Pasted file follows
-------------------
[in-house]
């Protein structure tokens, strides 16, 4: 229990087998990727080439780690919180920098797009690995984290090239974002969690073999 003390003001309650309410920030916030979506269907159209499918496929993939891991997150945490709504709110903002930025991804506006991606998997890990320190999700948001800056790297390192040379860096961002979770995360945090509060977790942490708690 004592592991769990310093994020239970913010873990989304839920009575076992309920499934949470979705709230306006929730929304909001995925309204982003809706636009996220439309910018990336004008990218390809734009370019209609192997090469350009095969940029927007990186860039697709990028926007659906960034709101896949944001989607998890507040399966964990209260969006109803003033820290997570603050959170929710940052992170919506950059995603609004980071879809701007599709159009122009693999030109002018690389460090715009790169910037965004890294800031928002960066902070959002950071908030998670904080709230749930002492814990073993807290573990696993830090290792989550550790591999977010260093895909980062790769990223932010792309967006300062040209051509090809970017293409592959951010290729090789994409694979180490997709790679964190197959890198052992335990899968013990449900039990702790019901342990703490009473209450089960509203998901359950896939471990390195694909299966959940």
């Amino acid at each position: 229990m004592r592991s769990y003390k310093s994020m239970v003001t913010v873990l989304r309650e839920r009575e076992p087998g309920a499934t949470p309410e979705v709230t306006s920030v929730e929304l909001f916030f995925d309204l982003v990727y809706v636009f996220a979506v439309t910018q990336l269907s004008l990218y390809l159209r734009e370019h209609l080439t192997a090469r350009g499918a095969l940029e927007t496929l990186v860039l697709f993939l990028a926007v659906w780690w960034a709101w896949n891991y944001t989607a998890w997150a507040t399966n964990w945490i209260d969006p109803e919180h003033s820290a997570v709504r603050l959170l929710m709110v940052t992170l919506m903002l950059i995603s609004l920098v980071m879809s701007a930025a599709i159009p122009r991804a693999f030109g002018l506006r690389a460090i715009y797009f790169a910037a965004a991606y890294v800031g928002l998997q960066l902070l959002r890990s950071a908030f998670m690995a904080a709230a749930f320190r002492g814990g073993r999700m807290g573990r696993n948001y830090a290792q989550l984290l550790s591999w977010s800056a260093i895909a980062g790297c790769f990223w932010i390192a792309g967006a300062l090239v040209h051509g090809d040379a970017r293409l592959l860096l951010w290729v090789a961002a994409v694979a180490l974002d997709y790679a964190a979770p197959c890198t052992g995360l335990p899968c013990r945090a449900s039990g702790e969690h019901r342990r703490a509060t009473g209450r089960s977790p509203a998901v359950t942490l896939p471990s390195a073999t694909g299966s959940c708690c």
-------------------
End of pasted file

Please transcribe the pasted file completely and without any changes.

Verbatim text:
[in-house]
């Protein structure tokens, strides 16, 4: 229990087998990727080439780690919180920098797009690995984290090239974002969690073999 003390003001309650309410920030916030979506269907159209499918496929993939891991997150945490709504709110903002930025991804506006991606998997890990320190999700948001800056790297390192040379860096961002979770995360945090509060977790942490708690 004592592991769990310093994020239970913010873990989304839920009575076992309920499934949470979705709230306006929730929304909001995925309204982003809706636009996220439309910018990336004008990218390809734009370019209609192997090469350009095969940029927007990186860039697709990028926007659906960034709101896949944001989607998890507040399966964990209260969006109803003033820290997570603050959170929710940052992170919506950059995603609004980071879809701007599709159009122009693999030109002018690389460090715009790169910037965004890294800031928002960066902070959002950071908030998670904080709230749930002492814990073993807290573990696993830090290792989550550790591999977010260093895909980062790769990223932010792309967006300062040209051509090809970017293409592959951010290729090789994409694979180490997709790679964190197959890198052992335990899968013990449900039990702790019901342990703490009473209450089960509203998901359950896939471990390195694909299966959940």
């Amino acid at each position: 229990m004592r592991s769990y003390k310093s994020m239970v003001t913010v873990l989304r309650e839920r009575e076992p087998g309920a499934t949470p309410e979705v709230t306006s920030v929730e929304l909001f916030f995925d309204l982003v990727y809706v636009f996220a979506v439309t910018q990336l269907s004008l990218y390809l159209r734009e370019h209609l080439t192997a090469r350009g499918a095969l940029e927007t496929l990186v860039l697709f993939l990028a926007v659906w780690w960034a709101w896949n891991y944001t989607a998890w997150a507040t399966n964990w945490i209260d969006p109803e919180h003033s820290a997570v709504r603050l959170l929710m709110v940052t992170l919506m903002l950059i995603s609004l920098v980071m879809s701007a930025a599709i159009p122009r991804a693999f030109g002018l506006r690389a460090i715009y797009f790169a910037a965004a991606y890294v800031g928002l998997q960066l902070l959002r890990s950071a908030f998670m690995a904080a709230a749930f320190r002492g814990g073993r999700m807290g573990r696993n948001y830090a290792q989550l984290l550790s591999w977010s800056a260093i895909a980062g790297c790769f990223w932010i390192a792309g967006a300062l090239v040209h051509g090809d040379a970017r293409l592959l860096l951010w290729v090789a961002a994409v694979a180490l974002d997709y790679a964190a979770p197959c890198t052992g995360l335990p899968c013990r945090a449900s039990g702790e969690h019901r342990r703490a509060t009473g209450r089960s977790p509203a998901v359950t942490l896939p471990s390195a073999t694909g299966s959940c708690c």